Flybe, the embattled regional airline, is locked in talks to raise vital funds by selling runway slots at London Gatwick in a move that could provide a further boost to budget carrier EasyJet.
Shares in Flybe, which is run by Scots-born chairman and chief executive Jim French, leapt 13 per cent as news of the discussions emerged.
Should the Exeter-based group sell all its 25 take-off and landing slots at Gatwick it would provide a cash injection of as much as £20 million.
In a statement to the stock exchange, the airline confirmed it was in sale talks with a “number of parties” – thought to include EasyJet. A successful deal would bolster Luton-based EasyJet’s presence in the London market and help fuel its growth.
Flybe has endured a torrid time since floating on the stock market at the end of 2010, hammered by soaring fuel costs, a
decline in passenger numbers and higher airport duty.
It is cutting about 10 per cent of its 3,000-strong UK workforce to trim costs by at least £35m and is also reviewing its network of 13 UK bases, which include Edinburgh, Bristol, Cardiff, Doncaster and East Midlands.
Disposing of all of the Gatwick slots would see the carrier quit its main London hub, although it also flies a small number of planes from Luton airport.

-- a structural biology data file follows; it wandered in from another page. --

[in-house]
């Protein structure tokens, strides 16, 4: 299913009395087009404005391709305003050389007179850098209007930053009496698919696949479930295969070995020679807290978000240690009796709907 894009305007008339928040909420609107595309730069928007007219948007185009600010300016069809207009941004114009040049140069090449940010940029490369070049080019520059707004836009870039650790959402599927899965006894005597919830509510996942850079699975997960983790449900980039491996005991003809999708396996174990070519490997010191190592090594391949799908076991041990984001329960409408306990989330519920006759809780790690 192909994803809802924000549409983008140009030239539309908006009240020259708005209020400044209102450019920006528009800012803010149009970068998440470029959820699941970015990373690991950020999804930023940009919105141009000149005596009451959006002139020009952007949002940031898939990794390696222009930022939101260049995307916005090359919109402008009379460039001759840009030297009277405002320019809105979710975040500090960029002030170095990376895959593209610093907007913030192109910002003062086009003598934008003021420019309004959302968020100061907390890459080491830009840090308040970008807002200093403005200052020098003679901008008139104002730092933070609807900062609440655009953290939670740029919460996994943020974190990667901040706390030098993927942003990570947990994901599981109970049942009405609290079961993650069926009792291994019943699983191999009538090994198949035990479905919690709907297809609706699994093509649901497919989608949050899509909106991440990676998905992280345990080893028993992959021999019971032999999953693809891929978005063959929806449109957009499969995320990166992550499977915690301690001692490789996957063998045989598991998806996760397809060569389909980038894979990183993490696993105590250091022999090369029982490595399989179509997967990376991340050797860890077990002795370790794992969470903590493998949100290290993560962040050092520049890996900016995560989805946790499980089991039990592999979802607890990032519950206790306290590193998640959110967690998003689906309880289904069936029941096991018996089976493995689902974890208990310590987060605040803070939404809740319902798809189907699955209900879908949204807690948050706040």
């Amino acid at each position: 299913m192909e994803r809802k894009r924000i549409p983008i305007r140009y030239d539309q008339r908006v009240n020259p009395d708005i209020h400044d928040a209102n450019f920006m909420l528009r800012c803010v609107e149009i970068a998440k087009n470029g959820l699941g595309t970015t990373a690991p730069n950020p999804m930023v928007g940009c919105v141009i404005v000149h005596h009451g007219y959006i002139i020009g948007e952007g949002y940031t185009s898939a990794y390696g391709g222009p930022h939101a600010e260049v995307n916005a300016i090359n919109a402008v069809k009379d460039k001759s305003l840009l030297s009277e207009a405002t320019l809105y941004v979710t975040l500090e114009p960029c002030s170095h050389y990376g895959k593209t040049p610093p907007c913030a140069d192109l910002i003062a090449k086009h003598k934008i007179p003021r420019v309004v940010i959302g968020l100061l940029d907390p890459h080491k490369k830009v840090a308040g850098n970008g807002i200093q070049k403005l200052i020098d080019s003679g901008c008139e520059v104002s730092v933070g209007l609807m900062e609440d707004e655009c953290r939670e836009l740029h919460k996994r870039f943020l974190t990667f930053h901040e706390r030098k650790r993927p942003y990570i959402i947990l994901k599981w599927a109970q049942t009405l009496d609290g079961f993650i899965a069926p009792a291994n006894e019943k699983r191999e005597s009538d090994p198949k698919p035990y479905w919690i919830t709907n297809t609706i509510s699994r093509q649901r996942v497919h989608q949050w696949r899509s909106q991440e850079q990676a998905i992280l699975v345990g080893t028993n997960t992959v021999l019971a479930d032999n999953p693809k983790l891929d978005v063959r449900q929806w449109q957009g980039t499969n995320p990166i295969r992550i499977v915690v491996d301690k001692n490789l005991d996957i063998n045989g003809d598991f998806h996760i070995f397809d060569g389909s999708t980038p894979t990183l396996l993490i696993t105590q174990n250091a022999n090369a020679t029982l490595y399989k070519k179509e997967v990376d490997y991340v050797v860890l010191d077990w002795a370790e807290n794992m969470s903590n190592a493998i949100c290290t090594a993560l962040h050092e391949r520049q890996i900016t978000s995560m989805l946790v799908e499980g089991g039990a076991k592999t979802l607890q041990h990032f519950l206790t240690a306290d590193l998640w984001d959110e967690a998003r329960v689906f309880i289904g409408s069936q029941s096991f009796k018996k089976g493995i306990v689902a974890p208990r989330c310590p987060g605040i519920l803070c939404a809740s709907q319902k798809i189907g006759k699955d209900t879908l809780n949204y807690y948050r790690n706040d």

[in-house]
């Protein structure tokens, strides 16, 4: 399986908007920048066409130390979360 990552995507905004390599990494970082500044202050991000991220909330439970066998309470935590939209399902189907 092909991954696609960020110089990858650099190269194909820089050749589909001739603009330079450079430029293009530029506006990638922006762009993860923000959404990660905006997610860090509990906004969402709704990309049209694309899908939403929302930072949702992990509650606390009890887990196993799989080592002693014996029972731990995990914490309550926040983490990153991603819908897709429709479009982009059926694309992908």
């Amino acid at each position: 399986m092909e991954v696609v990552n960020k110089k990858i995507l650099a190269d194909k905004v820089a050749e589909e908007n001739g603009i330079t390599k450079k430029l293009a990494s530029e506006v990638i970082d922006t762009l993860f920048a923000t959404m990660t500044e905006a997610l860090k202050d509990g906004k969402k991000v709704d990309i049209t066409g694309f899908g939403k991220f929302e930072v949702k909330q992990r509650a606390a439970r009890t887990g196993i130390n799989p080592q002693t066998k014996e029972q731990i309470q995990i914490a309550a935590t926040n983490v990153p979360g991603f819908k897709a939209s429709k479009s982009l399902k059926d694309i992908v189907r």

The airline flies to destinations including Edinburgh,
Glasgow, Belfast, Guernsey, Jersey, Newquay and Paris from Gatwick.
Flybe said: “Discussions are ongoing and there can be no certainty as to whether any transaction will be forthcoming.”
Analysts at Espirito Santo said: “Realising value from its Gatwick slot portfolio could help Flybe reinforce its balance sheet.”
The airline is expected to post another period of losses for the year to the end of March. Shares closed up 6.9p at 58.9p.
Easyjet is tipped to report further growth when it posts half-year results tomorrow, helped by Britons heading overseas to avoid the UK’s weather misery.
The group’s loss for the seasonally quieter first half is expected to roughly halve to between £60m and £65m, compared with £112m a year ago.
The carrier has consistently beaten City expectations for profits, propelling it into the FTSE 100 index.
Meanwhile, Scotland’s three main airports recorded more passengers last month than at the same time a year ago, according to figures released yesterday.
Edinburgh airport saw a 4.4 per cent jump in people passing through its terminal, to 801,576 for the month, with passengers using international routes up by 10 per cent.
Almost 550,000 people used Glasgow airport during April, up 0.4 per cent year-on-year, while Aberdeen reported a 3.7 per cent gain to 284,600.